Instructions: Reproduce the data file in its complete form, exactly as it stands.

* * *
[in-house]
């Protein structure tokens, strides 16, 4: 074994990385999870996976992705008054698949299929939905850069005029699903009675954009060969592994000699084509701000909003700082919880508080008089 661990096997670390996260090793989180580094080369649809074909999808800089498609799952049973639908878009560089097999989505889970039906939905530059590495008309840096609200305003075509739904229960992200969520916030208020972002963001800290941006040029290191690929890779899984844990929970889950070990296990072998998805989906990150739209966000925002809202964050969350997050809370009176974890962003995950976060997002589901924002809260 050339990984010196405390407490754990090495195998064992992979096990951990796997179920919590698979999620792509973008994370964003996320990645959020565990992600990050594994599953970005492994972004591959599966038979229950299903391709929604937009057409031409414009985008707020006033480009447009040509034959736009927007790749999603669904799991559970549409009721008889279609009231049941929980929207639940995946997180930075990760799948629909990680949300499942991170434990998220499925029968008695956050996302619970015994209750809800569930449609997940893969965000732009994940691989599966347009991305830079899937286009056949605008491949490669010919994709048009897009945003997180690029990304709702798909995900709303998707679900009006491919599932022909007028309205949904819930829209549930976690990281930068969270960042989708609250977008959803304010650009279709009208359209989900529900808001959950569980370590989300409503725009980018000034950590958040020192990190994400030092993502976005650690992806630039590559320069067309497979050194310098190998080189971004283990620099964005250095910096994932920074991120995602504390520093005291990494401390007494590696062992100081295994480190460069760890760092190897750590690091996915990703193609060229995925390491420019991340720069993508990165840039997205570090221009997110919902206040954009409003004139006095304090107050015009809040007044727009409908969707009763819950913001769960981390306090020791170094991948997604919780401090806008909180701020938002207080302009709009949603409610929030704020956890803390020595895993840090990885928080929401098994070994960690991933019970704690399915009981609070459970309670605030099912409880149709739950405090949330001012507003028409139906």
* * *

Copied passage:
[in-house]
């Protein structure tokens, strides 16, 4: 074994990385999870996976992705008054698949299929939905850069005029699903009675954009060969592994000699084509701000909003700082919880508080008089 661990096997670390996260090793989180580094080369649809074909999808800089498609799952049973639908878009560089097999989505889970039906939905530059590495008309840096609200305003075509739904229960992200969520916030208020972002963001800290941006040029290191690929890779899984844990929970889950070990296990072998998805989906990150739209966000925002809202964050969350997050809370009176974890962003995950976060997002589901924002809260 050339990984010196405390407490754990090495195998064992992979096990951990796997179920919590698979999620792509973008994370964003996320990645959020565990992600990050594994599953970005492994972004591959599966038979229950299903391709929604937009057409031409414009985008707020006033480009447009040509034959736009927007790749999603669904799991559970549409009721008889279609009231049941929980929207639940995946997180930075990760799948629909990680949300499942991170434990998220499925029968008695956050996302619970015994209750809800569930449609997940893969965000732009994940691989599966347009991305830079899937286009056949605008491949490669010919994709048009897009945003997180690029990304709702798909995900709303998707679900009006491919599932022909007028309205949904819930829209549930976690990281930068969270960042989708609250977008959803304010650009279709009208359209989900529900808001959950569980370590989300409503725009980018000034950590958040020192990190994400030092993502976005650690992806630039590559320069067309497979050194310098190998080189971004283990620099964005250095910096994932920074991120995602504390520093005291990494401390007494590696062992100081295994480190460069760890760092190897750590690091996915990703193609060229995925390491420019991340720069993508990165840039997205570090221009997110919902206040954009409003004139006095304090107050015009809040007044727009409908969707009763819950913001769960981390306090020791170094991948997604919780401090806008909180701020938002207080302009709009949603409610929030704020956890803390020595895993840090990885928080929401098994070994960690991933019970704690399915009981609070459970309670605030099912409880149709739950405090949330001012507003028409139906």